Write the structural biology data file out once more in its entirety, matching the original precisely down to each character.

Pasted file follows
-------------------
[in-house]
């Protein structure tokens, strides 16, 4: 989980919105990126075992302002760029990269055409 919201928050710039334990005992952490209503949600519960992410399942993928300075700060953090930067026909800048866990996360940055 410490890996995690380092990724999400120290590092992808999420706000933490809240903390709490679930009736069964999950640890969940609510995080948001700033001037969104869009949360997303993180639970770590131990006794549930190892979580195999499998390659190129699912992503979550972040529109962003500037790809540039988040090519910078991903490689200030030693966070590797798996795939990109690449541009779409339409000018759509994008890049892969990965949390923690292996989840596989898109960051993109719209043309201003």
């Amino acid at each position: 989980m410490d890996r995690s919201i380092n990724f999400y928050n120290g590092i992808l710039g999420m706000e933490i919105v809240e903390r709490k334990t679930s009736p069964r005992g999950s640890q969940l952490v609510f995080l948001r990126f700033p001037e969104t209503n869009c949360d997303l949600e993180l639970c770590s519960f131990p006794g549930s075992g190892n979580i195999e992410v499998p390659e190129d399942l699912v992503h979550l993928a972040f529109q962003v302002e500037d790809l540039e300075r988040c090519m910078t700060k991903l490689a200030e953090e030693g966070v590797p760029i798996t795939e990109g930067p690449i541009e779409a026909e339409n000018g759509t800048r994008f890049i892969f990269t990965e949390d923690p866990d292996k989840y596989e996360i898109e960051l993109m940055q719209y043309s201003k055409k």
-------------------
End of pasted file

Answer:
[in-house]
């Protein structure tokens, strides 16, 4: 989980919105990126075992302002760029990269055409 919201928050710039334990005992952490209503949600519960992410399942993928300075700060953090930067026909800048866990996360940055 410490890996995690380092990724999400120290590092992808999420706000933490809240903390709490679930009736069964999950640890969940609510995080948001700033001037969104869009949360997303993180639970770590131990006794549930190892979580195999499998390659190129699912992503979550972040529109962003500037790809540039988040090519910078991903490689200030030693966070590797798996795939990109690449541009779409339409000018759509994008890049892969990965949390923690292996989840596989898109960051993109719209043309201003």
């Amino acid at each position: 989980m410490d890996r995690s919201i380092n990724f999400y928050n120290g590092i992808l710039g999420m706000e933490i919105v809240e903390r709490k334990t679930s009736p069964r005992g999950s640890q969940l952490v609510f995080l948001r990126f700033p001037e969104t209503n869009c949360d997303l949600e993180l639970c770590s519960f131990p006794g549930s075992g190892n979580i195999e992410v499998p390659e190129d399942l699912v992503h979550l993928a972040f529109q962003v302002e500037d790809l540039e300075r988040c090519m910078t700060k991903l490689a200030e953090e030693g966070v590797p760029i798996t795939e990109g930067p690449i541009e779409a026909e339409n000018g759509t800048r994008f890049i892969f990269t990965e949390d923690p866990d292996k989840y596989e996360i898109e960051l993109m940055q719209y043309s201003k055409k």